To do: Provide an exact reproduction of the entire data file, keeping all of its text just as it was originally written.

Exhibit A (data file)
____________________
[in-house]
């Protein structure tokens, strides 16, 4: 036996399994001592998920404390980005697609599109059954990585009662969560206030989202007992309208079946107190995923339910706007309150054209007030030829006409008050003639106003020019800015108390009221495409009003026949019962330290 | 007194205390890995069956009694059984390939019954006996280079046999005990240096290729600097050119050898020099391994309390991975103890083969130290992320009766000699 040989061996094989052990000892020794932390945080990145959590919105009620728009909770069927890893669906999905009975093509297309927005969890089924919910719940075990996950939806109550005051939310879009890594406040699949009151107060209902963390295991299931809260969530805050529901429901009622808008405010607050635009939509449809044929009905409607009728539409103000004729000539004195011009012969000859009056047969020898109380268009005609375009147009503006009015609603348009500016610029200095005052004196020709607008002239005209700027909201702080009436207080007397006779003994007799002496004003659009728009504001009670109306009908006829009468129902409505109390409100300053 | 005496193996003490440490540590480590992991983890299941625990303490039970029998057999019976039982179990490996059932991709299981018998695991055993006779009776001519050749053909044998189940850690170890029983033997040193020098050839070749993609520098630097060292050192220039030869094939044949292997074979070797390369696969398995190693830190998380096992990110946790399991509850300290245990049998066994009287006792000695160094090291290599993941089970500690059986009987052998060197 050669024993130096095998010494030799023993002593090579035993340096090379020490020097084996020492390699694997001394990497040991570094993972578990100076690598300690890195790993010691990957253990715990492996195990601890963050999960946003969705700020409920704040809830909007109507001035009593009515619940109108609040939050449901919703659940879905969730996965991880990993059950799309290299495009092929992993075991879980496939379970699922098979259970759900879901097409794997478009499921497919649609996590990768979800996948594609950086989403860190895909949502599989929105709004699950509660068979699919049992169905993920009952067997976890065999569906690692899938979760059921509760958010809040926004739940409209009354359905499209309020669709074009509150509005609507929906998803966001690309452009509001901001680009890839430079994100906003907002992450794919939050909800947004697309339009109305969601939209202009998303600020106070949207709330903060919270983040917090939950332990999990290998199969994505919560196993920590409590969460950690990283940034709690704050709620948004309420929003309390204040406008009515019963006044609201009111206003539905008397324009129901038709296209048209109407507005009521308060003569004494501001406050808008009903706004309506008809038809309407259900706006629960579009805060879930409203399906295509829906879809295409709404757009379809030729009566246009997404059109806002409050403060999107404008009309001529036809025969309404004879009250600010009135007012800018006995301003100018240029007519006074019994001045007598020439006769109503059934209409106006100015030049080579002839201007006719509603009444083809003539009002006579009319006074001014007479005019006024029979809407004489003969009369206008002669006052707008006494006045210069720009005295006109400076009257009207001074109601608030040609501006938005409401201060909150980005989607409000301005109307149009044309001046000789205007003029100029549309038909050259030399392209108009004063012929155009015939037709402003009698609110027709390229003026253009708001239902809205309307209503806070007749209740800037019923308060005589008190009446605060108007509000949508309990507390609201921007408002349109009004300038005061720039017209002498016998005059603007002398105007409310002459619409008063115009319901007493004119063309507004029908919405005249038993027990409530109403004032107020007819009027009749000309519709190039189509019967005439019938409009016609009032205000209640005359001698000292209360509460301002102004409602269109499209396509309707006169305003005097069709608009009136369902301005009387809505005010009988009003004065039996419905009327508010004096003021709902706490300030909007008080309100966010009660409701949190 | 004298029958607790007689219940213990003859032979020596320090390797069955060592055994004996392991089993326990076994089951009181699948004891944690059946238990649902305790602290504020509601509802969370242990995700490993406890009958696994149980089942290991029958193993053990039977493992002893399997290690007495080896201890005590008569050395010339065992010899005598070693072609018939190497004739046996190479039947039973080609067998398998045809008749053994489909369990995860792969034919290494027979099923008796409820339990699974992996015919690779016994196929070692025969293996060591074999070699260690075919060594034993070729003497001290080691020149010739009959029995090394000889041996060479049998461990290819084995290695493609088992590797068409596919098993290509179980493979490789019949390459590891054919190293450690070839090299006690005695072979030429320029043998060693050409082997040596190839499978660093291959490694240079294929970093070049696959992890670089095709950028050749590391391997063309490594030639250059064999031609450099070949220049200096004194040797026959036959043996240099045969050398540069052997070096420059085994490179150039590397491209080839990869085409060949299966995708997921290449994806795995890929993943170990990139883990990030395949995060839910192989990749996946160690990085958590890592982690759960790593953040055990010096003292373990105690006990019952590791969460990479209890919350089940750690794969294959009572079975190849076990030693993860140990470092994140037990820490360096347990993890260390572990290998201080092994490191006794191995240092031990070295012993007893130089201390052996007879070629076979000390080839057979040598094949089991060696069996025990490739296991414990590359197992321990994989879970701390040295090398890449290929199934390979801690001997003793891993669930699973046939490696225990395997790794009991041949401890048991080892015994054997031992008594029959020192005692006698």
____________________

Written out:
[in-house]
């Protein structure tokens, strides 16, 4: 036996399994001592998920404390980005697609599109059954990585009662969560206030989202007992309208079946107190995923339910706007309150054209007030030829006409008050003639106003020019800015108390009221495409009003026949019962330290 | 007194205390890995069956009694059984390939019954006996280079046999005990240096290729600097050119050898020099391994309390991975103890083969130290992320009766000699 040989061996094989052990000892020794932390945080990145959590919105009620728009909770069927890893669906999905009975093509297309927005969890089924919910719940075990996950939806109550005051939310879009890594406040699949009151107060209902963390295991299931809260969530805050529901429901009622808008405010607050635009939509449809044929009905409607009728539409103000004729000539004195011009012969000859009056047969020898109380268009005609375009147009503006009015609603348009500016610029200095005052004196020709607008002239005209700027909201702080009436207080007397006779003994007799002496004003659009728009504001009670109306009908006829009468129902409505109390409100300053 | 005496193996003490440490540590480590992991983890299941625990303490039970029998057999019976039982179990490996059932991709299981018998695991055993006779009776001519050749053909044998189940850690170890029983033997040193020098050839070749993609520098630097060292050192220039030869094939044949292997074979070797390369696969398995190693830190998380096992990110946790399991509850300290245990049998066994009287006792000695160094090291290599993941089970500690059986009987052998060197 050669024993130096095998010494030799023993002593090579035993340096090379020490020097084996020492390699694997001394990497040991570094993972578990100076690598300690890195790993010691990957253990715990492996195990601890963050999960946003969705700020409920704040809830909007109507001035009593009515619940109108609040939050449901919703659940879905969730996965991880990993059950799309290299495009092929992993075991879980496939379970699922098979259970759900879901097409794997478009499921497919649609996590990768979800996948594609950086989403860190895909949502599989929105709004699950509660068979699919049992169905993920009952067997976890065999569906690692899938979760059921509760958010809040926004739940409209009354359905499209309020669709074009509150509005609507929906998803966001690309452009509001901001680009890839430079994100906003907002992450794919939050909800947004697309339009109305969601939209202009998303600020106070949207709330903060919270983040917090939950332990999990290998199969994505919560196993920590409590969460950690990283940034709690704050709620948004309420929003309390204040406008009515019963006044609201009111206003539905008397324009129901038709296209048209109407507005009521308060003569004494501001406050808008009903706004309506008809038809309407259900706006629960579009805060879930409203399906295509829906879809295409709404757009379809030729009566246009997404059109806002409050403060999107404008009309001529036809025969309404004879009250600010009135007012800018006995301003100018240029007519006074019994001045007598020439006769109503059934209409106006100015030049080579002839201007006719509603009444083809003539009002006579009319006074001014007479005019006024029979809407004489003969009369206008002669006052707008006494006045210069720009005295006109400076009257009207001074109601608030040609501006938005409401201060909150980005989607409000301005109307149009044309001046000789205007003029100029549309038909050259030399392209108009004063012929155009015939037709402003009698609110027709390229003026253009708001239902809205309307209503806070007749209740800037019923308060005589008190009446605060108007509000949508309990507390609201921007408002349109009004300038005061720039017209002498016998005059603007002398105007409310002459619409008063115009319901007493004119063309507004029908919405005249038993027990409530109403004032107020007819009027009749000309519709190039189509019967005439019938409009016609009032205000209640005359001698000292209360509460301002102004409602269109499209396509309707006169305003005097069709608009009136369902301005009387809505005010009988009003004065039996419905009327508010004096003021709902706490300030909007008080309100966010009660409701949190 | 004298029958607790007689219940213990003859032979020596320090390797069955060592055994004996392991089993326990076994089951009181699948004891944690059946238990649902305790602290504020509601509802969370242990995700490993406890009958696994149980089942290991029958193993053990039977493992002893399997290690007495080896201890005590008569050395010339065992010899005598070693072609018939190497004739046996190479039947039973080609067998398998045809008749053994489909369990995860792969034919290494027979099923008796409820339990699974992996015919690779016994196929070692025969293996060591074999070699260690075919060594034993070729003497001290080691020149010739009959029995090394000889041996060479049998461990290819084995290695493609088992590797068409596919098993290509179980493979490789019949390459590891054919190293450690070839090299006690005695072979030429320029043998060693050409082997040596190839499978660093291959490694240079294929970093070049696959992890670089095709950028050749590391391997063309490594030639250059064999031609450099070949220049200096004194040797026959036959043996240099045969050398540069052997070096420059085994490179150039590397491209080839990869085409060949299966995708997921290449994806795995890929993943170990990139883990990030395949995060839910192989990749996946160690990085958590890592982690759960790593953040055990010096003292373990105690006990019952590791969460990479209890919350089940750690794969294959009572079975190849076990030693993860140990470092994140037990820490360096347990993890260390572990290998201080092994490191006794191995240092031990070295012993007893130089201390052996007879070629076979000390080839057979040598094949089991060696069996025990490739296991414990590359197992321990994989879970701390040295090398890449290929199934390979801690001997003793891993669930699973046939490696225990395997790794009991041949401890048991080892015994054997031992008594029959020192005692006698």